Feels fumbled and graceless like handing a blade to a wrestler and telling him to fence.
Foxcatcher (Cannes Review)
Bennett Miller’s follow up to Moneyball, the Brad Pitt-starring baseball-but-not-really-about-baseball movie, is Foxcatcher, the Channing Tatum-starring wrestling-but-not-really-about-wrestling movie. It’s undoubtedly one of the marquee films competing for the Palme D’Or; featuring an intriguing cast with Tatum in the lead, Mark Ruffalo in supporting, and Steve Carell overshadowing in his first villainous role, directed by one of America’s brightest emerging talents, and with an Oscar buzz that began before cameras rolled. Monday was officially Foxcatcher Day in the French Riviera. We here at Way Too Indie felt the itch with this one too, featuring it in our Top 10 most anticipated Cannes list. After missing the first screening at the ridiculous 8 a.m. time-slot, and reading the (mostly) rave first impressions, I knew there was no way Monday was ending without me catching this one. But, in large part, I am left with regret for not opting for one of my other picks.
The story follows Olympic gold medalist Mark Shultz (Tatum), a very determined young man whose solitary lifestyle revolves around training, eating microwaveable food, talking about wrestling, and… wrestling. It’s beyond passion; it’s his entire livelihood. Influenced, mentored and trained by his older brother Dave (Ruffalo) who is also an Olympic gold medalist, but whose life is much more balanced with a family and a sense for the business of the sport. One day, randomly, Mark gets a call from John Du Pont’s people and is invited for a visit and a chat with John Du Pont (Carell) himself. Du Pont, a billionaire with a family dynasty to preserve and upkeep, is a big wrestling fan and expresses his desire to become Mark’s coach and help him achieve his goal of becoming the best wrestler in the world and win gold at the next Olympics. He wants this for himself, for Mark, but most of all, for America. The characters and events in this film are based on a true story, and it’s a juicy one, but Miller – with everything at his disposal – found a way to make a forgettable film with it.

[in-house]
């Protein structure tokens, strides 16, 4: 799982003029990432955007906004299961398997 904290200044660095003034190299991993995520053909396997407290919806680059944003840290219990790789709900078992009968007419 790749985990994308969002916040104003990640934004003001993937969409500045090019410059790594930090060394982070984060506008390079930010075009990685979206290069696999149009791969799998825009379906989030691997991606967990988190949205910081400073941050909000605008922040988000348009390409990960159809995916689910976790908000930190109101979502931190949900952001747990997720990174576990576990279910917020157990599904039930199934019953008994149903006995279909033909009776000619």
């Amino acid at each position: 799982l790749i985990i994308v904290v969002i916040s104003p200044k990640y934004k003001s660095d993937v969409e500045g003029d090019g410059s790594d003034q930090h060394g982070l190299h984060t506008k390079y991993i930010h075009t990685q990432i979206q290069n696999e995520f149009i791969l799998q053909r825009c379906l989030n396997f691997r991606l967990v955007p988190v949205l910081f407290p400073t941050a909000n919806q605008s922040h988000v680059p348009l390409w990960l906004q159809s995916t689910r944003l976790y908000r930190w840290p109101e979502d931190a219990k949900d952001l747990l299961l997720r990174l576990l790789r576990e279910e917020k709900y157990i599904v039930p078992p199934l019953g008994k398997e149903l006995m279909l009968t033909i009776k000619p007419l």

Let’s get the acting out of the way, because if anything will give this movie the strong legs it needs for Oscar season it’s that. Steve Carell will be hogging all the attention that’s only justifiable for Ruffalo and Tatum. The latter is especially impressive, as he uses his bulky fitness to create a truly sympathetic character, brimming with insecurity yet physically intimidating with every swing and stretch. Ruffalo doesn’t get much to do, but he’s one of the easiest actors to watch thanks to his natural talent to demand attention by never showboating, so he’s consistently great in the film. And Carell does bring the comedy here, the Eagle bit is for the highlight reel and his deliveries of “good” have rightly reminded people of Mr. Burns’ “excellent”. But, the make-up and the larger-than-life character do much to disguise what is ultimately a solid performance and not much else. The reason he will be a major Oscar contender is due to the novelty of having a comedian break bad, and not the actual performance itself; something many others with the same make-up could have pulled off.
The real troubles with Foxcatcher lie in the way the drama unfolds; every beat predicted (ah, he wants to step out of his brothers shadow; of course, he will start taking drugs now; oh right, he’s got mommy issues so now we know why he is the way he is) and when it’s not, like two crucial character shifts of attitude, it feels fumbled and graceless like handing a blade to a wrestler and telling him to fence. You don’t win gold medals like that. The cinematography and the editing are something of unexpected accomplishments here, but still don’t help this major fault in the storytelling.
With all the ingredients at his disposal Miller managed to make a film that’s barely compelling, helped mostly by the performances of Tatum and Ruffalo, and the mere presence of a sickly repugnant creature played with decent amount of slime by Carell. The symbolism of America as wrestling (Miller is becoming a pro in utilizing athletics in very thematically engaging ways at least) and the commentary on the debilitating effects of wealth on human spirit are enough to make good conversation pieces. But the execution is so lacking and the overall experience made so bland, that the subject of conversation will quickly change.